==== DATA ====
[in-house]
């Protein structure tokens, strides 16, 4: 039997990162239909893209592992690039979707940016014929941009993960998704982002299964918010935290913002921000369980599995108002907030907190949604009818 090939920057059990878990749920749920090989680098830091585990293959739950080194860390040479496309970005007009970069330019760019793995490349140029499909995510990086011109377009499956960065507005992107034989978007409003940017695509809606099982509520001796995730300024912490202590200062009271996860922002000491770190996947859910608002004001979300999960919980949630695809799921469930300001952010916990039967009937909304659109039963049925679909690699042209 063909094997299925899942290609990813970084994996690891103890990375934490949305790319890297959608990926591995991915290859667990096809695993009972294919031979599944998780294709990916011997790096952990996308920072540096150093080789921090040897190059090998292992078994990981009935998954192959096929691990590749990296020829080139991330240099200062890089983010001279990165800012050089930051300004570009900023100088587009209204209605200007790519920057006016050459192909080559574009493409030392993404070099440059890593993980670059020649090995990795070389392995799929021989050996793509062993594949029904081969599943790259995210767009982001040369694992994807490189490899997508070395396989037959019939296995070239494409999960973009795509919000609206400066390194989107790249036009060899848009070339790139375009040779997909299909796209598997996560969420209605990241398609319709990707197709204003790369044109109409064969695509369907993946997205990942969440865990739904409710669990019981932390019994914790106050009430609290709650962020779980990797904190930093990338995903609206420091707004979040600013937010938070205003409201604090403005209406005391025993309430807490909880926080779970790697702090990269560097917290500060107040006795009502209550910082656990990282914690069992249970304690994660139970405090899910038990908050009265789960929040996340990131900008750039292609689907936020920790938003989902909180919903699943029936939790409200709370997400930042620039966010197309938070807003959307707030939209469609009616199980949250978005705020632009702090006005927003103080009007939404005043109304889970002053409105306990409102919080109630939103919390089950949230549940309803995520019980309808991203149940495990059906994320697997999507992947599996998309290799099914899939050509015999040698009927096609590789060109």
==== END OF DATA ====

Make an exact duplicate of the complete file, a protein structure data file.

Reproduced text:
[in-house]
């Protein structure tokens, strides 16, 4: 039997990162239909893209592992690039979707940016014929941009993960998704982002299964918010935290913002921000369980599995108002907030907190949604009818 090939920057059990878990749920749920090989680098830091585990293959739950080194860390040479496309970005007009970069330019760019793995490349140029499909995510990086011109377009499956960065507005992107034989978007409003940017695509809606099982509520001796995730300024912490202590200062009271996860922002000491770190996947859910608002004001979300999960919980949630695809799921469930300001952010916990039967009937909304659109039963049925679909690699042209 063909094997299925899942290609990813970084994996690891103890990375934490949305790319890297959608990926591995991915290859667990096809695993009972294919031979599944998780294709990916011997790096952990996308920072540096150093080789921090040897190059090998292992078994990981009935998954192959096929691990590749990296020829080139991330240099200062890089983010001279990165800012050089930051300004570009900023100088587009209204209605200007790519920057006016050459192909080559574009493409030392993404070099440059890593993980670059020649090995990795070389392995799929021989050996793509062993594949029904081969599943790259995210767009982001040369694992994807490189490899997508070395396989037959019939296995070239494409999960973009795509919000609206400066390194989107790249036009060899848009070339790139375009040779997909299909796209598997996560969420209605990241398609319709990707197709204003790369044109109409064969695509369907993946997205990942969440865990739904409710669990019981932390019994914790106050009430609290709650962020779980990797904190930093990338995903609206420091707004979040600013937010938070205003409201604090403005209406005391025993309430807490909880926080779970790697702090990269560097917290500060107040006795009502209550910082656990990282914690069992249970304690994660139970405090899910038990908050009265789960929040996340990131900008750039292609689907936020920790938003989902909180919903699943029936939790409200709370997400930042620039966010197309938070807003959307707030939209469609009616199980949250978005705020632009702090006005927003103080009007939404005043109304889970002053409105306990409102919080109630939103919390089950949230549940309803995520019980309808991203149940495990059906994320697997999507992947599996998309290799099914899939050509015999040698009927096609590789060109």